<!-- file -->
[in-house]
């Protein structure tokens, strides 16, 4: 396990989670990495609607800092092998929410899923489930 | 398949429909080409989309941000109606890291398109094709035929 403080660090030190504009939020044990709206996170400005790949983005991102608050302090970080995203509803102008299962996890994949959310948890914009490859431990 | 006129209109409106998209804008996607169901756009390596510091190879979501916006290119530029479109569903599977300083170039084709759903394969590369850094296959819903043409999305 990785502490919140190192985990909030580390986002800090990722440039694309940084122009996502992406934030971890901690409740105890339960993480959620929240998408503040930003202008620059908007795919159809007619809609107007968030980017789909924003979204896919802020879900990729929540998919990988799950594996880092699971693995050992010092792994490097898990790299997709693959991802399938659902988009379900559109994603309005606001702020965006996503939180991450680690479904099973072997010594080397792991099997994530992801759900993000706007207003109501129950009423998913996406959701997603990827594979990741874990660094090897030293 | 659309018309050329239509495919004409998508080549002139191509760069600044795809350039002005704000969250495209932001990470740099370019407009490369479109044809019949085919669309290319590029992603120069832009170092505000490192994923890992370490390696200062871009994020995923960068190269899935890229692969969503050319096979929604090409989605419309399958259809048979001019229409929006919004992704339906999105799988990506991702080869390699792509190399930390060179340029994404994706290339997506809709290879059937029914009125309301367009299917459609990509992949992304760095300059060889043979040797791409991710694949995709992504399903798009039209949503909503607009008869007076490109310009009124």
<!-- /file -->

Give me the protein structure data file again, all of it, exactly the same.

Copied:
[in-house]
């Protein structure tokens, strides 16, 4: 396990989670990495609607800092092998929410899923489930 | 398949429909080409989309941000109606890291398109094709035929 403080660090030190504009939020044990709206996170400005790949983005991102608050302090970080995203509803102008299962996890994949959310948890914009490859431990 | 006129209109409106998209804008996607169901756009390596510091190879979501916006290119530029479109569903599977300083170039084709759903394969590369850094296959819903043409999305 990785502490919140190192985990909030580390986002800090990722440039694309940084122009996502992406934030971890901690409740105890339960993480959620929240998408503040930003202008620059908007795919159809007619809609107007968030980017789909924003979204896919802020879900990729929540998919990988799950594996880092699971693995050992010092792994490097898990790299997709693959991802399938659902988009379900559109994603309005606001702020965006996503939180991450680690479904099973072997010594080397792991099997994530992801759900993000706007207003109501129950009423998913996406959701997603990827594979990741874990660094090897030293 | 659309018309050329239509495919004409998508080549002139191509760069600044795809350039002005704000969250495209932001990470740099370019407009490369479109044809019949085919669309290319590029992603120069832009170092505000490192994923890992370490390696200062871009994020995923960068190269899935890229692969969503050319096979929604090409989605419309399958259809048979001019229409929006919004992704339906999105799988990506991702080869390699792509190399930390060179340029994404994706290339997506809709290879059937029914009125309301367009299917459609990509992949992304760095300059060889043979040797791409991710694949995709992504399903798009039209949503909503607009008869007076490109310009009124």